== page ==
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Facial Recognition in Canto Best Practices

Facial Recognition in Canto Best Practices

Facial Recognition in Canto Best Practices

Introduced in 2019, Facial Recognition in Canto has been improving ever since. Based on Amazon Rekognition technology, this technology matches faces “based on their visual geometry, including the relationship between the eyes, nose, brow, mouth, and other facial features”.

In Canto, due to privacy concerns of some organisations, your Canto account manager needs to request this feature turned on (please contact databasics). Next, your Canto admin needs to enable this feature in Settings. To set up Facial Recognition in Settings, go to Configuration Options – Recognition. Here you will have to select different options:

  1. Confidence Level (0-100%)

The Amazon Rekognition uses what is called “probabilistic system”, where determinations cannot be made with absolute precise accuracy, it is instead, a prediction. Thus, when setting the Confidence Level, you need to determine how important accuracy of these predictions is for your organisation. For example, law enforcement and public safety might require a 99% accuracy. For most companies a level of 80% might be acceptable.

  1. Maximum number of people recognised in an image

By default, maximum number of people is set to 10. You can change this number according to your preference. The higher you have set the required confidence level the fewer faces may be recognised.

Best Practices

To achieve best results, the following is recommended:

  1. Upload a portrait of a person, by doing that the FR feature will be able to identify and allow for a person to be tagged.
  2. Use images with one face only large enough in proportion to the whole image.
  3. If you only have images with multiple faces, make sure the face used is large enough proportionally to the image and not too close to other faces or other objects.
  4. Otherwise crop and upload single face images.

To better illustrate this, please take a look at the images below:

* People faces marked in red squares could not be tagged (returned the information message listed below).
* People faces marked in red circle could be tagged successfully.

* People faces marked in red squares could not be tagged (see information message below)

* Other faces already tagged in the system

*Face to small                                                                       

*cropped, can be tagged

Just to clarify, this only refers to the feature allowing manual entry of names for unrecognised faces (screenshot below) and is a measure designed to ensure the quality of the reference images used for facial recognition.

It does not relate in any way to the capability of facial recognition technology in Canto or AWS.

Once you have entered a name manually the system will recognise that face in other images even if there are multiple faces, the face is smaller that 10%, on angle, next to other objects, or sharp, etc.

*once the faces have been picked out, you can tag them with appropriate names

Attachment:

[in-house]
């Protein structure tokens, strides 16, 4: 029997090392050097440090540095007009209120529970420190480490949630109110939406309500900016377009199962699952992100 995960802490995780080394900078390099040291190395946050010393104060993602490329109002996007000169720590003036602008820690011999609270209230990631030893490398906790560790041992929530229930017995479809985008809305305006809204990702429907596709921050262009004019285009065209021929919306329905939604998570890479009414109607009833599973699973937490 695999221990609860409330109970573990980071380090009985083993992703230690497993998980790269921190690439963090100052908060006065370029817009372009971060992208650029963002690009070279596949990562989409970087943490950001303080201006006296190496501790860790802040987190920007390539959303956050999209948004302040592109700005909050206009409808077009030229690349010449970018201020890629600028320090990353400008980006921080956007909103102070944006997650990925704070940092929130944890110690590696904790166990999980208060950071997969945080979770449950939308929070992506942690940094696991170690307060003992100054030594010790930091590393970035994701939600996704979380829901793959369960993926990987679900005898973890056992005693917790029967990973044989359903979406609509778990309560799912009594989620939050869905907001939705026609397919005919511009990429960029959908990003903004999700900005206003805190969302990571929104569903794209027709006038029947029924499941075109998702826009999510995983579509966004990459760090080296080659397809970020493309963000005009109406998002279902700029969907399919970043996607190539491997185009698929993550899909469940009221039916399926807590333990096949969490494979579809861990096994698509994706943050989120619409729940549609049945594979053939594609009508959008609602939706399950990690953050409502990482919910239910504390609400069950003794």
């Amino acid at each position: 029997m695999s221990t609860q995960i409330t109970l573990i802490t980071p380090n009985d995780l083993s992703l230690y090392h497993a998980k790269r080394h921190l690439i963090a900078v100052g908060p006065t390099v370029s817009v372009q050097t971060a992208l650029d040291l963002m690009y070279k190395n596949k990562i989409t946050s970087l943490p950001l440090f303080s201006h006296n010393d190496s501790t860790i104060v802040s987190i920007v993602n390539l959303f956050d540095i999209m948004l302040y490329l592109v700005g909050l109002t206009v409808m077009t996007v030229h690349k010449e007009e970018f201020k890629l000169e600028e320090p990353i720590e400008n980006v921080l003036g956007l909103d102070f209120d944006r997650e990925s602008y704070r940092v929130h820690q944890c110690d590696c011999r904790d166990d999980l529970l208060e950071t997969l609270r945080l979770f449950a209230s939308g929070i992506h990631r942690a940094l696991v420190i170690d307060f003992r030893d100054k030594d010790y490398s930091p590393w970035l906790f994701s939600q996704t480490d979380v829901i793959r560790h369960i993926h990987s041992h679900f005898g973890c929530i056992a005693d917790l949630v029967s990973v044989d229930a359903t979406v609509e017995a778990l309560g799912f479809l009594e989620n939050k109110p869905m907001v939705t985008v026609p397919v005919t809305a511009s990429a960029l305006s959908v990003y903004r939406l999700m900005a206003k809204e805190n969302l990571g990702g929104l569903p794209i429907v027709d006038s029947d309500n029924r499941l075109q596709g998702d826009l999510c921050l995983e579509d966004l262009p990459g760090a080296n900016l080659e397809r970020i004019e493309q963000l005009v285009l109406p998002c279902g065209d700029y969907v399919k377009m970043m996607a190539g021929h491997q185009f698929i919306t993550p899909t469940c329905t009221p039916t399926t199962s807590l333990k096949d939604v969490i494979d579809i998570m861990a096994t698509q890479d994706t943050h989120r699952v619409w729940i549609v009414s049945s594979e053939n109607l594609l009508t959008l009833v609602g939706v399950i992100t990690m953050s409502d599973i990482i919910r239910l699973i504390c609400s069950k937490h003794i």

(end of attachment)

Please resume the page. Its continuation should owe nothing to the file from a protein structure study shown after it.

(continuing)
In summary, every organisation might have slightly different needs when using facial recognition. For one, it might help identify images of individuals that have requested strict privacy protection, making sure their images don’t get shared or published. For another, it might be the timesaving need to avoid manually adding metadata.

The facial recognition technology is not always 100% accurate, however one of the advantages of this technology is that it continuously learns and improves, so false positives can be reduced over time.

A recent study concluded that even older technologies could outperform human facial recognition capabilities.

Image Recognition and DAM

Image Recognition and DAM

Image Recognition and DAM

Artificial Intelligence (AI) has been on top of everyone’s mind for the last couple of years – will it improve our lives, or will robots be soon taking over?  However, for DAM users it is hard to ignore the benefits of the image recognition (or more accurately – object recognition) and automatic image tagging technology in digital asset management. The most time-consuming (and – important) process in managing your digital assets is tagging your images with accurate metadata so they can be easily searched for and found.

 

What is Image Recognition?

According to Clarifai, one of the providers of this technology, Image Recognition “refers to a computer vision’s ability to identify the dominant subject in an image and apply the relevant “concept” or “tag”. This could be objects, places, people, words, and even actions.”

Simply said, image recognition picks out the central object in an image that the camera was focusing on.

 

What are the benefits?

  • Improved search results – with improved metadata quantity and quality by automatic object recognition and tagging, your search will be a breeze
  • Increased efficiency – the content is automatically uploaded with metadata, saving thousands of hours of manual work and frustration
  • Focus on core strengths – with the labour-intensive manual tagging out of the way, you team can now focus on their core strengths.

How does it work?

Select one or more assets from your collection, hit Run Auto-Tagging in your tool box.

auto-tagging

The tags are generated. Review, edit or delete tags.

tags

And you’re done.

 

Summary

For years customers have been asking if there is an easier way to add metadata to assets. AI has been around for years, however only now we believe the technology has finally reached the level of functionality to be useful in digital asset management. Would you like to save time and money? Learn more about this affordable technology and what can it do for you and your asset library. Contact databasics at info@databasics.com.au or call 1300 886 238.